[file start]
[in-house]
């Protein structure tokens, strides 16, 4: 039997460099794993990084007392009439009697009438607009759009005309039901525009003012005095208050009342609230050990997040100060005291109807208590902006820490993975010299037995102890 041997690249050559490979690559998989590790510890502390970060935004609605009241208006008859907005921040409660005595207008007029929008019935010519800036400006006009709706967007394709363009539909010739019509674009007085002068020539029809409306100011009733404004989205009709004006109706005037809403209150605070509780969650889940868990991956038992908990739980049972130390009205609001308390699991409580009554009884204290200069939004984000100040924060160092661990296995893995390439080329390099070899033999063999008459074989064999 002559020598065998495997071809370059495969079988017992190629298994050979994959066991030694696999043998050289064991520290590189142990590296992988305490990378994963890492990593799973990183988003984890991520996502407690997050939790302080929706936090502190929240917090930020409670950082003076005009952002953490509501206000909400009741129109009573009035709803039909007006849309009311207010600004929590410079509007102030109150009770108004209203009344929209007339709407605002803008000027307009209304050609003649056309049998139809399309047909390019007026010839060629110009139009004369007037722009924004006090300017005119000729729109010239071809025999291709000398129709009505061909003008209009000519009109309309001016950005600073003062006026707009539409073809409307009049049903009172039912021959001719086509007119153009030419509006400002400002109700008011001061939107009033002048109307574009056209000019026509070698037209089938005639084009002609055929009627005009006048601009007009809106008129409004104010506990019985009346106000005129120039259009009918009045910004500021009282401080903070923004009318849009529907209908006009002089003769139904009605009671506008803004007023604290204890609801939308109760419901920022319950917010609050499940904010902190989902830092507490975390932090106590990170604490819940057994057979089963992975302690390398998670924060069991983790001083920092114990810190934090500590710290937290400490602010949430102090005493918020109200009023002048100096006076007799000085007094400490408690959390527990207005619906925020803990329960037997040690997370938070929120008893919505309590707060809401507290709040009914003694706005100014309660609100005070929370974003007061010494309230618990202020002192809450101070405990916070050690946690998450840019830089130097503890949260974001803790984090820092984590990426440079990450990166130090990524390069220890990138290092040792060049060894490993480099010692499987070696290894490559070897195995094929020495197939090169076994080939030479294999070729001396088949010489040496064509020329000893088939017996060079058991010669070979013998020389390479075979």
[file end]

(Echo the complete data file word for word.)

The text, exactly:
[in-house]
């Protein structure tokens, strides 16, 4: 039997460099794993990084007392009439009697009438607009759009005309039901525009003012005095208050009342609230050990997040100060005291109807208590902006820490993975010299037995102890 041997690249050559490979690559998989590790510890502390970060935004609605009241208006008859907005921040409660005595207008007029929008019935010519800036400006006009709706967007394709363009539909010739019509674009007085002068020539029809409306100011009733404004989205009709004006109706005037809403209150605070509780969650889940868990991956038992908990739980049972130390009205609001308390699991409580009554009884204290200069939004984000100040924060160092661990296995893995390439080329390099070899033999063999008459074989064999 002559020598065998495997071809370059495969079988017992190629298994050979994959066991030694696999043998050289064991520290590189142990590296992988305490990378994963890492990593799973990183988003984890991520996502407690997050939790302080929706936090502190929240917090930020409670950082003076005009952002953490509501206000909400009741129109009573009035709803039909007006849309009311207010600004929590410079509007102030109150009770108004209203009344929209007339709407605002803008000027307009209304050609003649056309049998139809399309047909390019007026010839060629110009139009004369007037722009924004006090300017005119000729729109010239071809025999291709000398129709009505061909003008209009000519009109309309001016950005600073003062006026707009539409073809409307009049049903009172039912021959001719086509007119153009030419509006400002400002109700008011001061939107009033002048109307574009056209000019026509070698037209089938005639084009002609055929009627005009006048601009007009809106008129409004104010506990019985009346106000005129120039259009009918009045910004500021009282401080903070923004009318849009529907209908006009002089003769139904009605009671506008803004007023604290204890609801939308109760419901920022319950917010609050499940904010902190989902830092507490975390932090106590990170604490819940057994057979089963992975302690390398998670924060069991983790001083920092114990810190934090500590710290937290400490602010949430102090005493918020109200009023002048100096006076007799000085007094400490408690959390527990207005619906925020803990329960037997040690997370938070929120008893919505309590707060809401507290709040009914003694706005100014309660609100005070929370974003007061010494309230618990202020002192809450101070405990916070050690946690998450840019830089130097503890949260974001803790984090820092984590990426440079990450990166130090990524390069220890990138290092040792060049060894490993480099010692499987070696290894490559070897195995094929020495197939090169076994080939030479294999070729001396088949010489040496064509020329000893088939017996060079058991010669070979013998020389390479075979």